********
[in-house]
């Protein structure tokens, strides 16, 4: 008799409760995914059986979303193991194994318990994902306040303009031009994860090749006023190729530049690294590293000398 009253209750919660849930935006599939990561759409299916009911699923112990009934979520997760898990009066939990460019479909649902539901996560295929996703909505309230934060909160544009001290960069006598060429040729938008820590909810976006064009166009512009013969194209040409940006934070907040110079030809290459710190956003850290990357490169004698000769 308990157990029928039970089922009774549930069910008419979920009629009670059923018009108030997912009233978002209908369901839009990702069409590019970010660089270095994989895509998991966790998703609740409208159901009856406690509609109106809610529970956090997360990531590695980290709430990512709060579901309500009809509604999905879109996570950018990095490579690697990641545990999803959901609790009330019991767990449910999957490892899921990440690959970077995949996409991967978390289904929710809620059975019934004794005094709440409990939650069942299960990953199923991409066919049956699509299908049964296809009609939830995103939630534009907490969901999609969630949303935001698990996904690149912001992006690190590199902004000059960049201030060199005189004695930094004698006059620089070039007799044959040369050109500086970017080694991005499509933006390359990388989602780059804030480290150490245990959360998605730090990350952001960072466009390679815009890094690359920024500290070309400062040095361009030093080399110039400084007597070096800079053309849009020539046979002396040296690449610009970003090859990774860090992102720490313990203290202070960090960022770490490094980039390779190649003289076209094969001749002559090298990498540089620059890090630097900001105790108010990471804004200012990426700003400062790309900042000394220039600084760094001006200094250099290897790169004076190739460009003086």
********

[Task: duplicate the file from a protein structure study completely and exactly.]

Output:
[in-house]
């Protein structure tokens, strides 16, 4: 008799409760995914059986979303193991194994318990994902306040303009031009994860090749006023190729530049690294590293000398 009253209750919660849930935006599939990561759409299916009911699923112990009934979520997760898990009066939990460019479909649902539901996560295929996703909505309230934060909160544009001290960069006598060429040729938008820590909810976006064009166009512009013969194209040409940006934070907040110079030809290459710190956003850290990357490169004698000769 308990157990029928039970089922009774549930069910008419979920009629009670059923018009108030997912009233978002209908369901839009990702069409590019970010660089270095994989895509998991966790998703609740409208159901009856406690509609109106809610529970956090997360990531590695980290709430990512709060579901309500009809509604999905879109996570950018990095490579690697990641545990999803959901609790009330019991767990449910999957490892899921990440690959970077995949996409991967978390289904929710809620059975019934004794005094709440409990939650069942299960990953199923991409066919049956699509299908049964296809009609939830995103939630534009907490969901999609969630949303935001698990996904690149912001992006690190590199902004000059960049201030060199005189004695930094004698006059620089070039007799044959040369050109500086970017080694991005499509933006390359990388989602780059804030480290150490245990959360998605730090990350952001960072466009390679815009890094690359920024500290070309400062040095361009030093080399110039400084007597070096800079053309849009020539046979002396040296690449610009970003090859990774860090992102720490313990203290202070960090960022770490490094980039390779190649003289076209094969001749002559090298990498540089620059890090630097900001105790108010990471804004200012990426700003400062790309900042000394220039600084760094001006200094250099290897790169004076190739460009003086």